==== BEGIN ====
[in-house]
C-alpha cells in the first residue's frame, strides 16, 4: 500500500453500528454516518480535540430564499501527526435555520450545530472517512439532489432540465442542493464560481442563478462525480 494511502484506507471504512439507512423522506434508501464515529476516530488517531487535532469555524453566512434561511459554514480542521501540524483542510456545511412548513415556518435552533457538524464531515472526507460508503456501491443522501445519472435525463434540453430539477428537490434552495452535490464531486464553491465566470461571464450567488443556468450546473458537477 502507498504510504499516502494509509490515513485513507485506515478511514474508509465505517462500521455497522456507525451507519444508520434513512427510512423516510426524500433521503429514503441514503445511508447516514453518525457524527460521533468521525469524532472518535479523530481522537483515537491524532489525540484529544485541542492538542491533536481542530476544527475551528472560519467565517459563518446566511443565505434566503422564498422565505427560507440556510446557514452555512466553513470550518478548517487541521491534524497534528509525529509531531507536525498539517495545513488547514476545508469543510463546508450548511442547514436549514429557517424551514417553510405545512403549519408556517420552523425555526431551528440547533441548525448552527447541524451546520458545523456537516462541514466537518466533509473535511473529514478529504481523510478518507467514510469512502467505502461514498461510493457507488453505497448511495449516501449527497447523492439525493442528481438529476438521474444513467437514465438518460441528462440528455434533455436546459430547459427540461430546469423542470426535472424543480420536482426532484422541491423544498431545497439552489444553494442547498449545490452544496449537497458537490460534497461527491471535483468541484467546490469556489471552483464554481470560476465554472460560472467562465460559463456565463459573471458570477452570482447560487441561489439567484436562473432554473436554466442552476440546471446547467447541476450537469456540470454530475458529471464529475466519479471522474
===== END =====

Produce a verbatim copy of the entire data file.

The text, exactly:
[in-house]
C-alpha cells in the first residue's frame, strides 16, 4: 500500500453500528454516518480535540430564499501527526435555520450545530472517512439532489432540465442542493464560481442563478462525480 494511502484506507471504512439507512423522506434508501464515529476516530488517531487535532469555524453566512434561511459554514480542521501540524483542510456545511412548513415556518435552533457538524464531515472526507460508503456501491443522501445519472435525463434540453430539477428537490434552495452535490464531486464553491465566470461571464450567488443556468450546473458537477 502507498504510504499516502494509509490515513485513507485506515478511514474508509465505517462500521455497522456507525451507519444508520434513512427510512423516510426524500433521503429514503441514503445511508447516514453518525457524527460521533468521525469524532472518535479523530481522537483515537491524532489525540484529544485541542492538542491533536481542530476544527475551528472560519467565517459563518446566511443565505434566503422564498422565505427560507440556510446557514452555512466553513470550518478548517487541521491534524497534528509525529509531531507536525498539517495545513488547514476545508469543510463546508450548511442547514436549514429557517424551514417553510405545512403549519408556517420552523425555526431551528440547533441548525448552527447541524451546520458545523456537516462541514466537518466533509473535511473529514478529504481523510478518507467514510469512502467505502461514498461510493457507488453505497448511495449516501449527497447523492439525493442528481438529476438521474444513467437514465438518460441528462440528455434533455436546459430547459427540461430546469423542470426535472424543480420536482426532484422541491423544498431545497439552489444553494442547498449545490452544496449537497458537490460534497461527491471535483468541484467546490469556489471552483464554481470560476465554472460560472467562465460559463456565463459573471458570477452570482447560487441561489439567484436562473432554473436554466442552476440546471446547467447541476450537469456540470454530475458529471464529475466519479471522474